Ins and Outs of Loan-To-Value Ratio and Tips to Improve Your LTV Ratio

The Loan-to-Value Ratio Formula: Calculating Your Borrowing Power

In the mortgage and real estate industries, the term "loan-to-value ratio" is commonly used, but what does it mean & why is it crucial? Your LTV determines your interest rate and mortgage eligibility. It compares your mortgage to the home's appraised worth. A good LTV indicates property equity and lower lending risk. A poor LTV indicates little equity and may result in higher interest rates or mortgage rejection. 

What is the Loan-To-Value (LTV) Ratio? 

Divide your loan amount by your property's expected value to get the LTV ratio. 80% or less is often a decent LTV ratio. This implies that you are taking out a mortgage for no more than 80% of the home's worth and making a down payment of at least 20%. Lenders view this as less hazardous because you have greater equity in the house. If you default on the loan, the lender can recover most of the mortgage by foreclosing and selling the property. 

  • An LTV over 95% is typically seen as bad since you have little equity or "skin in the game." If property prices fall, you may owe more than the home is worth. Higher interest rates and costs are charged on high-LTV loans because lenders consider them riskier. 

  • In order to approve a mortgage, lenders assess the LTV ratio. The lower your LTV, the greater your chances of securing a mortgage and a cheaper rate. LTV stability provides you additional financial freedom and consistency during the life of your loan

How do you Calculate Your Loan-to-Value Ratio?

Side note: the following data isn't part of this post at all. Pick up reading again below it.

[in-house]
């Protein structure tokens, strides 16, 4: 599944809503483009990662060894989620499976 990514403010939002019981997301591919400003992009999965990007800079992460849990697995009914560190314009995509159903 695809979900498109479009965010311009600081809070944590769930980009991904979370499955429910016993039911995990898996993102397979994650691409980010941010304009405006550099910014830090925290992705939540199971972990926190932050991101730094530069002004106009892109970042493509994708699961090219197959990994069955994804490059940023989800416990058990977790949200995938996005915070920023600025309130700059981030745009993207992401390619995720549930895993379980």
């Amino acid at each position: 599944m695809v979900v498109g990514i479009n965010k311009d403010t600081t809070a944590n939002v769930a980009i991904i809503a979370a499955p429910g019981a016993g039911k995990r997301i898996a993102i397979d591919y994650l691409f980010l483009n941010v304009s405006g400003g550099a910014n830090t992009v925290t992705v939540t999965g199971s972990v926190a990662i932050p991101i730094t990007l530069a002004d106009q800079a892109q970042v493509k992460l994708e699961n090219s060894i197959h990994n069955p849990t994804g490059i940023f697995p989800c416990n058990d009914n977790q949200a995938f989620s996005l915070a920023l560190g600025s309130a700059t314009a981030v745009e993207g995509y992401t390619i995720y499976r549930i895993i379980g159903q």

Now, we will explore how to calculate your LTV ratio:

                                 

Gather Your Loan and Property Details 

First, find your current loan balance and your property's estimated market value. Check your latest mortgage statement for the loan amount. Use a recent appraisal or compare the property value to similar homes currently listed or recently sold in your neighborhood. 

Apply the Formula 

The loan amount should then be divided by the property's value. 

What the Numbers Mean 

  • Under 80% is typically considered a good, low-risk LTV for lenders and indicates you have equity in the property. 

  • Between 80 and 95% is average but less ideal as you have little equity or are close to owing as much as the property is worth. 

  • Over 95% is usually seen as a high, risky LTV with little equity to protect the lender if you default on the loan. 

To improve your LTV, make additional principal payments to lower your balance or work to increase your property value through home improvements. Keeping an eye on your LTV and prioritizing building equity will put you in a better position financially in the long run. 

What is the original LTV formula? 

The original LTV formula is quite simple. It is calculated by dividing the total lifetime value of a client by the organization's average customer lifetime. 

 LTV = Total Customer Lifetime Value / Average Customer Lifetime 

Total Customer Lifetime Value

It refers to a customer's total revenue during their entire relationship with your company. It includes the initial sale amount plus any subsequent purchases, subscriptions, or other payments. Customers with more extended stays and more purchases have greater lifetime values. 

To calculate a client's lifetime value, you must first identify their customer lifetime—how long they pay. This could be months, years, or even decades for some loyal customers. Then, calculate the total amount they've spent over that period. Add up all purchases, subscriptions, service fees, and any other revenue they've generated. 

Average Customer Lifetime 

This refers to the average lifespan of all your customers. Some remain six months, others five years. Total client lifetimes are added and divided by total customers to calculate the average. The average provides a baseline against which to compare individual customer lifetime values. 

A higher LTV means a customer is more valuable to your company over the long run. Companies aim for the highest LTV possible while keeping customer acquisition costs low. The original LTV formula provides a simple way to determine which customers are the most profitable so you can focus your efforts on keeping them happy and loyal. 

What is a Good Loan-To-Ratio Value?